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Distinguished coach quartet makes up 100 club

With Arsène Wenger ready for his 150th UEFA Champions League game, UEFA.com pays tribute to him and fellow centurions Carlo Ancelotti, Sir Alex Ferguson and José Mourinho.

Distinguished coach quartet makes up 100 club
Distinguished coach quartet makes up 100 club ©UEFA.com

After riding the emotional roller coaster of a highly charged UEFA Champions League match more than 100 times, a coach could be forgiven for becoming a touch numb to the thrill of the continent's premier club competition.

It seems, however, that the sheer sporting challenge of pitting your wits against Europe's best over 90 minutes or more means that those who have occupied a privileged perch in the dugout on countless occasions have yet to have their thirst quenched.

"The format is fantastic," said two-time UEFA Champions League winner Sir Alex Ferguson, who has overseen 187 games in the competition as Manchester United FC manager. "You have all the best teams there; all the teams you dreamed about playing against are all there. So over the years since the Champions League started, we've played AC Milan I think eight times, we've played Real Madrid I think six times, Barcelona maybe seven times.

"As a coach, when you get that opportunity to be involved in games like that over a long period, and the number of times you play them, it's absolutely fantastic. The atmosphere, the challenge, the different philosophies, the different cultures – that's the speciality of the Champions League."

Sir Alex is the senior figure in an exclusive club of four men who have reached three figures coaching in the tournament. The newest, and youngest, member is José Mourinho, the only one of the quartet to have won with two different clubs – FC Porto and FC Internazionale Milano.

The Portuguese's celebratory dash down the touch line at Old Trafford en route to winning his first title with Porto reflected the passion he still shows to this day. He marked his century when his current charges Real Madrid CF qualified for this season's knockout stages with a draw at Manchester City FC on 21 November. Their quest for a tenth European Cup, and Mourinho's third, continues.

"It's something I would like to achieve – without it being an obsession, just with the passion to play these games at an extraordinary level, games that you never forget," said the 49-year-old. "Winning a Champions League trophy is something that truly has an impact on people, the fans of clubs that are lucky enough to win it. And until the end of my career I will be trying to win it one more time, but without it being an obsession in any way."

Carlo Ancelotti, another UEFA Champions League centurion, twice lifted the European Champion Clubs' Cup as a player with AC Milan before taking the Rossoneri to Europe's ultimate club triumph twice as a coach. "The most important and exciting games are in the Champions League, because you have to do well every game," said Ancelotti, who has guided Paris Saint-Germain FC into the last 16 this term. "If you lose, if you don't play well in one game, if you're not focused in one game, you are out of the Champions League."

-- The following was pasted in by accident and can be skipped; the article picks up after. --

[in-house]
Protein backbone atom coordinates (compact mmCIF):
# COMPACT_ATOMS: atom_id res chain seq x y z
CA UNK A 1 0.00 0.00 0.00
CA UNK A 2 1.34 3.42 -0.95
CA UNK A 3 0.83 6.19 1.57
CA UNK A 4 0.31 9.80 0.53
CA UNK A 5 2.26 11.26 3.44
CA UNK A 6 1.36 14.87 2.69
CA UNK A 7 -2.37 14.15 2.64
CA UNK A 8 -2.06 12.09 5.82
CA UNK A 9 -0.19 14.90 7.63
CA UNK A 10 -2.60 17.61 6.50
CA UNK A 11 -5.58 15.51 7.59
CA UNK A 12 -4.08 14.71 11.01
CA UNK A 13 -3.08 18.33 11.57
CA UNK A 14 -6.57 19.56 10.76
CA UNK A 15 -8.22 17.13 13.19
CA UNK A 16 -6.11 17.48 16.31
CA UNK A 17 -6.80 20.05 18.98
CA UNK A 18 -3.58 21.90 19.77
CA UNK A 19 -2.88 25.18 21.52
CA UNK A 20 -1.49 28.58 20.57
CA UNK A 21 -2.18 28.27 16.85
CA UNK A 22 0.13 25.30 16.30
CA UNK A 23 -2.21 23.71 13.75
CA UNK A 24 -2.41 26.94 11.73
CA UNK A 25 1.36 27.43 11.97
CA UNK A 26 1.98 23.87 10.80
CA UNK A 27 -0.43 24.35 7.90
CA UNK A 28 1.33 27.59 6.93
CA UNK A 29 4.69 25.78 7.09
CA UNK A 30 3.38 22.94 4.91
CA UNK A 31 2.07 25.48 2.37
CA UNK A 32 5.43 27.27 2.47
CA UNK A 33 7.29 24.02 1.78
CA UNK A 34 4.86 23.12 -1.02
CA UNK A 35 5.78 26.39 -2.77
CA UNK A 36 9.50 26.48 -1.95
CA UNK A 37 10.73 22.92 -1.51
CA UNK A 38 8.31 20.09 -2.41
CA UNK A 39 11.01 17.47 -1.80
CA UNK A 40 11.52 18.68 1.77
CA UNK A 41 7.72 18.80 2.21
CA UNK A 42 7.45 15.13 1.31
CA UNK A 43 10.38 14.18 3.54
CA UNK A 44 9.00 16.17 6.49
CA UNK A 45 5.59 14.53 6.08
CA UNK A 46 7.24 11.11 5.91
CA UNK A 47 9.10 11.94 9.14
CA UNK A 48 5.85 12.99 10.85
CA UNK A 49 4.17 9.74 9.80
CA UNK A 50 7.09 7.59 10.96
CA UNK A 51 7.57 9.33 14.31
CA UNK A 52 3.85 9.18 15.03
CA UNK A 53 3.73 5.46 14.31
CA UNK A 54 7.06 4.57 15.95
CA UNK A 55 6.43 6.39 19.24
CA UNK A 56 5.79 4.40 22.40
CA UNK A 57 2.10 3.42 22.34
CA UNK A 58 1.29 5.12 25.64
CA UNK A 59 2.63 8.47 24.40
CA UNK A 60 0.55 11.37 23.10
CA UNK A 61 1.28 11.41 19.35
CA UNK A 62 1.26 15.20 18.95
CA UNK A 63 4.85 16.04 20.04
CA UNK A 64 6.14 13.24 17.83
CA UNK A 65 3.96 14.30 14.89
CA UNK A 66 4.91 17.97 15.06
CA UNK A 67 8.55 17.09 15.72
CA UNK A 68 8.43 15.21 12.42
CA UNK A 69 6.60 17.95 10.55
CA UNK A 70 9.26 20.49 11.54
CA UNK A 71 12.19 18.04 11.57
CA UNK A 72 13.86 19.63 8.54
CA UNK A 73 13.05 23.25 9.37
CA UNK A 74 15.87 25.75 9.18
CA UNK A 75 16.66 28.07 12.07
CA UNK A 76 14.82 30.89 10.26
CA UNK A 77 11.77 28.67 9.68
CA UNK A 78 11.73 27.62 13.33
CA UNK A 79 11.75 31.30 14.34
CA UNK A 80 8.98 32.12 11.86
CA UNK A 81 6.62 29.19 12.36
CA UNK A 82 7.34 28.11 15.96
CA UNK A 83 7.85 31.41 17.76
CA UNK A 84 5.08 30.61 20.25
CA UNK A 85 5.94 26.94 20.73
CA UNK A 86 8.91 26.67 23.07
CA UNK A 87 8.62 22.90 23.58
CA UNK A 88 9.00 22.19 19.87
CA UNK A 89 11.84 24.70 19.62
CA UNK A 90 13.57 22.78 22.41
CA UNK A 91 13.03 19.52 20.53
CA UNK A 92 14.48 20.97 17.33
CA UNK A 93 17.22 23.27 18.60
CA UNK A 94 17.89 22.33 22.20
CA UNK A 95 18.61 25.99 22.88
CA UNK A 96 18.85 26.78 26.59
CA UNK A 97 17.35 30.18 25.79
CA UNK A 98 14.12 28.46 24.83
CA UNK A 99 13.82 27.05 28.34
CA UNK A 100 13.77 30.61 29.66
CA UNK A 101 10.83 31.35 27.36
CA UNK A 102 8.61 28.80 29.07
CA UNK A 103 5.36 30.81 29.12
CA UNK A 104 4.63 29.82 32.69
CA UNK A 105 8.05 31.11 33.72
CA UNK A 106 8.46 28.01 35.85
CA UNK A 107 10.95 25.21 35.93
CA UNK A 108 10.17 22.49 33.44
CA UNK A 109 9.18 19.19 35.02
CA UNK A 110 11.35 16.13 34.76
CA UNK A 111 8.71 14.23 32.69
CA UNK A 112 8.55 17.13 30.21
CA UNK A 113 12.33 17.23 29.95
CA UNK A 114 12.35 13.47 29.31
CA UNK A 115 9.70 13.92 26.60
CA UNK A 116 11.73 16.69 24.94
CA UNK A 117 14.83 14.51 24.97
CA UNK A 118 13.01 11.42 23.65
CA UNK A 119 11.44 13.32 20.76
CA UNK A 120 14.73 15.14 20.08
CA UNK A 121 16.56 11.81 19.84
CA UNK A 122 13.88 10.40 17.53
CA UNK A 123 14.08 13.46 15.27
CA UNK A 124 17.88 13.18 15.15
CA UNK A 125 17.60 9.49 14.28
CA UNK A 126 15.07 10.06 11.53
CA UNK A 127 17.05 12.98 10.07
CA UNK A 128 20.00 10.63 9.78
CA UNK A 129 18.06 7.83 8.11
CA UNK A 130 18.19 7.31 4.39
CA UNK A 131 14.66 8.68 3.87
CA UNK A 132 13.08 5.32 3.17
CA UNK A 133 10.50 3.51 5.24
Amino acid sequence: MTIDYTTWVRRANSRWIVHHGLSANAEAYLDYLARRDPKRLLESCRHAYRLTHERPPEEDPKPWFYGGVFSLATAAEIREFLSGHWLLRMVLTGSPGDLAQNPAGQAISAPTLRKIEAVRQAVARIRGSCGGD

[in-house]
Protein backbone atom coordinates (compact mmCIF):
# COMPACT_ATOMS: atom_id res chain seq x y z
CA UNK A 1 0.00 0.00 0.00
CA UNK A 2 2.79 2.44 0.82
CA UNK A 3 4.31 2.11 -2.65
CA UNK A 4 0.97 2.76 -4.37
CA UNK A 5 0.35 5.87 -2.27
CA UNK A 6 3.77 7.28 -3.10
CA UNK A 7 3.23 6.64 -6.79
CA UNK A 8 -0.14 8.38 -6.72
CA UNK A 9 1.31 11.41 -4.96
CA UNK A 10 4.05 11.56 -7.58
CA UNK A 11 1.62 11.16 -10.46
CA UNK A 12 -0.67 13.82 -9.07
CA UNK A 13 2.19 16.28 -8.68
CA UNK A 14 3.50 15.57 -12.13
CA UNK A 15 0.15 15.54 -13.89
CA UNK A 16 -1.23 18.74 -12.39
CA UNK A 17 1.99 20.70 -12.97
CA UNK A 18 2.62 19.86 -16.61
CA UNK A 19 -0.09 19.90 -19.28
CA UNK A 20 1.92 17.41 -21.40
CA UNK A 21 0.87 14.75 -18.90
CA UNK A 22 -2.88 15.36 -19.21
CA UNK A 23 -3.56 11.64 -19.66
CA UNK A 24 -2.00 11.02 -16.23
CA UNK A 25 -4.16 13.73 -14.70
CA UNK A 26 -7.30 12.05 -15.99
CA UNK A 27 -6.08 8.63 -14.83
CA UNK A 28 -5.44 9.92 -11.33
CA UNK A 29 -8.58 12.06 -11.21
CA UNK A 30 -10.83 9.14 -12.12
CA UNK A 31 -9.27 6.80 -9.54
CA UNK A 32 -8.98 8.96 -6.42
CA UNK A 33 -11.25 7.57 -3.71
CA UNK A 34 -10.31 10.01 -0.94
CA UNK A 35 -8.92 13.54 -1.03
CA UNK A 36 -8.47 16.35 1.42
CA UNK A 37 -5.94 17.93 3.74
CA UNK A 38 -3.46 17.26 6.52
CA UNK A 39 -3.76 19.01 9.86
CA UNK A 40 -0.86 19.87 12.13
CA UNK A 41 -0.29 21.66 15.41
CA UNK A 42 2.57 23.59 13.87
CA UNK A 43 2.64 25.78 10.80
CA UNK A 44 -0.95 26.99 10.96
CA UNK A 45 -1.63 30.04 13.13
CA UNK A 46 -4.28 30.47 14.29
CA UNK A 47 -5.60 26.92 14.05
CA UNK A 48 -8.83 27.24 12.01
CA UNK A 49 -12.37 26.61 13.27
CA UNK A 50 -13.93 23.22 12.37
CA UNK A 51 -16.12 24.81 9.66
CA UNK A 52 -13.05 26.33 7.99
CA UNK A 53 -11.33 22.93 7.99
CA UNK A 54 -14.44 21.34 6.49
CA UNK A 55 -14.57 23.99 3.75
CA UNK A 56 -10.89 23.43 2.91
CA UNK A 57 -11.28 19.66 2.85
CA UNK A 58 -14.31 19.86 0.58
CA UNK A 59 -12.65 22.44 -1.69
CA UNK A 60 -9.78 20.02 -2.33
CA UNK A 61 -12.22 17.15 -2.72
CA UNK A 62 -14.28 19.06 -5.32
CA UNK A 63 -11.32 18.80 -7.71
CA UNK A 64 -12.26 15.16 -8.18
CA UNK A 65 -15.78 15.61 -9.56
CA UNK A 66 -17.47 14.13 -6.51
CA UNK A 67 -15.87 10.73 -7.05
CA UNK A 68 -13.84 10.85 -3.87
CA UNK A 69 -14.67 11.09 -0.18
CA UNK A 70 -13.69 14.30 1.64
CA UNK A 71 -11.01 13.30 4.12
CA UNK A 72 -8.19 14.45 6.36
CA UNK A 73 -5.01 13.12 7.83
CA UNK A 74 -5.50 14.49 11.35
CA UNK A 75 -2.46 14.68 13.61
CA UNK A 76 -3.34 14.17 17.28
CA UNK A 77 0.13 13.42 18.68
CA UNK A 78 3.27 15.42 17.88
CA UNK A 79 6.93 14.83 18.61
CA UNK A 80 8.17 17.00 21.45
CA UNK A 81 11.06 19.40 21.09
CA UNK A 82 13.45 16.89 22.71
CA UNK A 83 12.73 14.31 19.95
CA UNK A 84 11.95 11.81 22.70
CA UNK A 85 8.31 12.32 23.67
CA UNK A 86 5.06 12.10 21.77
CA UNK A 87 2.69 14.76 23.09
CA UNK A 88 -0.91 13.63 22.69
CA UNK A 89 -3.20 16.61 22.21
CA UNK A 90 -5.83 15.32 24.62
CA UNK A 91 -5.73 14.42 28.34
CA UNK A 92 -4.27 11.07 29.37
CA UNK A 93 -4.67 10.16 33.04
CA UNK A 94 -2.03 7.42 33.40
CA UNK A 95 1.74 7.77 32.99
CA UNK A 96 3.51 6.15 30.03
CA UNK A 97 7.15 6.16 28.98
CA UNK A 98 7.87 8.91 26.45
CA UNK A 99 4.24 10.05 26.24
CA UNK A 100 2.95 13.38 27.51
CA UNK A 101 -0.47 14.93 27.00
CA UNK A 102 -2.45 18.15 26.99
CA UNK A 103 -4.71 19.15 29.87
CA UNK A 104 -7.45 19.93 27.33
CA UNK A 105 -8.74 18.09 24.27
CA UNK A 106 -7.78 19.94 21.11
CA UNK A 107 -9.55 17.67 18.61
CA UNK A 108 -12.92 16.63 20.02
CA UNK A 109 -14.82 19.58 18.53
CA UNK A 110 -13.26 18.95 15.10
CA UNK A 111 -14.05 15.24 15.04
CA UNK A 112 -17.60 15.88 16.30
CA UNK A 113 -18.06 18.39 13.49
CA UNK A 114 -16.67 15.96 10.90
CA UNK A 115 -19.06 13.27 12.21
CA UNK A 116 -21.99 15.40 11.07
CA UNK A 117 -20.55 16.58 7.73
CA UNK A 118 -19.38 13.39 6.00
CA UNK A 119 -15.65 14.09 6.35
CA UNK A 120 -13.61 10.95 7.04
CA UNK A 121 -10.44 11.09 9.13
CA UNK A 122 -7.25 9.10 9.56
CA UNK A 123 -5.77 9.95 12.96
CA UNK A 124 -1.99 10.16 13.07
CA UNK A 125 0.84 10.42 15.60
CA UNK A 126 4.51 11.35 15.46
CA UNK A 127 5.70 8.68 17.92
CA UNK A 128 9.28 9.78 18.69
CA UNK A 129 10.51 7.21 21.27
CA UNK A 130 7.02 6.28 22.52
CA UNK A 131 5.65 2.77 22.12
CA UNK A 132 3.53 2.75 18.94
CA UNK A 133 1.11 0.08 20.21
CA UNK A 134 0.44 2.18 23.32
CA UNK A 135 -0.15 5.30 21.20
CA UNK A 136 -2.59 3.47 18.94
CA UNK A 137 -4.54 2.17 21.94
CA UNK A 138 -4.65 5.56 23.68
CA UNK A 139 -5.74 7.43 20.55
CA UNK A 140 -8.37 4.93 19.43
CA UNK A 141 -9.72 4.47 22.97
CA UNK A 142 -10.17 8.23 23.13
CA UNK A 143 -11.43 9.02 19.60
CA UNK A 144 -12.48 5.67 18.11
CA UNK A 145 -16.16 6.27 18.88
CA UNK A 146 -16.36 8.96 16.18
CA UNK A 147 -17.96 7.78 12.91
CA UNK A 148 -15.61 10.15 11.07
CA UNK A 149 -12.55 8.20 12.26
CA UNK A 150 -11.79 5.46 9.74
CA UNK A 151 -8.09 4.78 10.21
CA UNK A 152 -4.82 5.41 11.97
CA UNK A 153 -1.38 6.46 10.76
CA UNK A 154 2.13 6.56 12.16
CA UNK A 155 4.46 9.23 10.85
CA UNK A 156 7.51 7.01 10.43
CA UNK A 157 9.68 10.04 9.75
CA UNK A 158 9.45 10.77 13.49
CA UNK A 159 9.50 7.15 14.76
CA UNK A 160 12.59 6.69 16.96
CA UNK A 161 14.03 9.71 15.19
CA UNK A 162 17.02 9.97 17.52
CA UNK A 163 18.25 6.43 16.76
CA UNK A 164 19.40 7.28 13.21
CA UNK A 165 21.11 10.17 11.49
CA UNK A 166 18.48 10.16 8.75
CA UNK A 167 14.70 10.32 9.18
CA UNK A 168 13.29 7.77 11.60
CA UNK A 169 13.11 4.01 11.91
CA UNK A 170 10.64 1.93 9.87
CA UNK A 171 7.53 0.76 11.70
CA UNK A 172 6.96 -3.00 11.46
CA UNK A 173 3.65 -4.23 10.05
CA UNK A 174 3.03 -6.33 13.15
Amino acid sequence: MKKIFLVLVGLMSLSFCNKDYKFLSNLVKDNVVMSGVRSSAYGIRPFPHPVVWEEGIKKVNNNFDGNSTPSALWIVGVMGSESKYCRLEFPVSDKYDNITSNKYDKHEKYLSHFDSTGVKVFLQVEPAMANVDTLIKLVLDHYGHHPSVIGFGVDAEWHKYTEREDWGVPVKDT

That is a feeling even the brightest and best of the coaching fraternity will endure at some point in their careers. With only one man able to emerge victorious, those who risk their reputations with a tactical tweak or an inspired substitution also provide each other with a shoulder to cry on and advice to learn from.

"Basically we all want to win all our games, and when that doesn't happen we help each other to understand why it doesn't happen," said Arsenal FC's Arsène Wenger, who celebrates his 150th UEFA Champions League fixture at Olympiacos FC on Tuesday.

"What is also very important to notice is how to improve the game, how to improve the competitions. We also try to understand how the world around us evolves, and how we have to adapt to improve our behaviour, and how can we stay at the top of our job by responding well to these new demands."

Coach records – UEFA Champions League (group stage to final)
Carlo Ancelotti
P112 W57 D29 L26
Win percentage: 51%
1st match: 17/09/1997 AC Sparta Praha 0-0 Parma FC
50th match: 23/02/2005 Manchester United FC 0-1 AC Milan
100th match: 19/10/2010 FC Spartak Moskva 0-2 Chelsea FC

Sir Alex Ferguson
P187 W102 D48 L37
Win percentage: 55%
1st match: 14/09/1994 Manchester United FC 4-2 IFK Göteborg
50th match: 13/09/2000 Manchester United 5-1 RSC Anderlecht
100th match: 25/02/2004 FC Porto 2-1 Manchester United FC
150th match: 15/04/2009 FC Porto 0-1 Manchester United FC

José Mourinho
P100 W54 D26 L20
Win percentage: 54%
1st match: 19/02/02, Real Madrid CF 1-0 FC Porto
50th match: 18/09/07, Chelsea FC 1-1 Rosenborg BK
100th match: 21/11/12, Manchester City FC 1-1 Real Madrid CF

Arsène Wenger
P149 W68 D39 L42
Win percentage: 46%
1st match: 24/11/93, AS Monaco FC 4-1 FC Spartak Moskva
50th match: 30/10/02, Borussia Dortmund 2-1 Arsenal FC
100th match: 07/11/07, SK Slavia Praha 0-0 Arsenal FC

UEFA has no formal acknowledgement for players or coaches reaching appearance or goalscoring landmarks in UEFA club competitions. As the only exception, Sir Alex Ferguson was presented with a symbolic mark of recognition in 2004 for being the first coach to reach the 100 mark in the UEFA Champions League.

As several more coaches have in the meantime reached 100 matches in charge in UEFA club competitions, the UEFA President has announced that he will consider a proposal to be submitted to the UEFA Executive Committee for the creation of a formal mark of recognition for all these cases. The formal programme may also include recognition for players reaching similar landmarks in UEFA club competitions.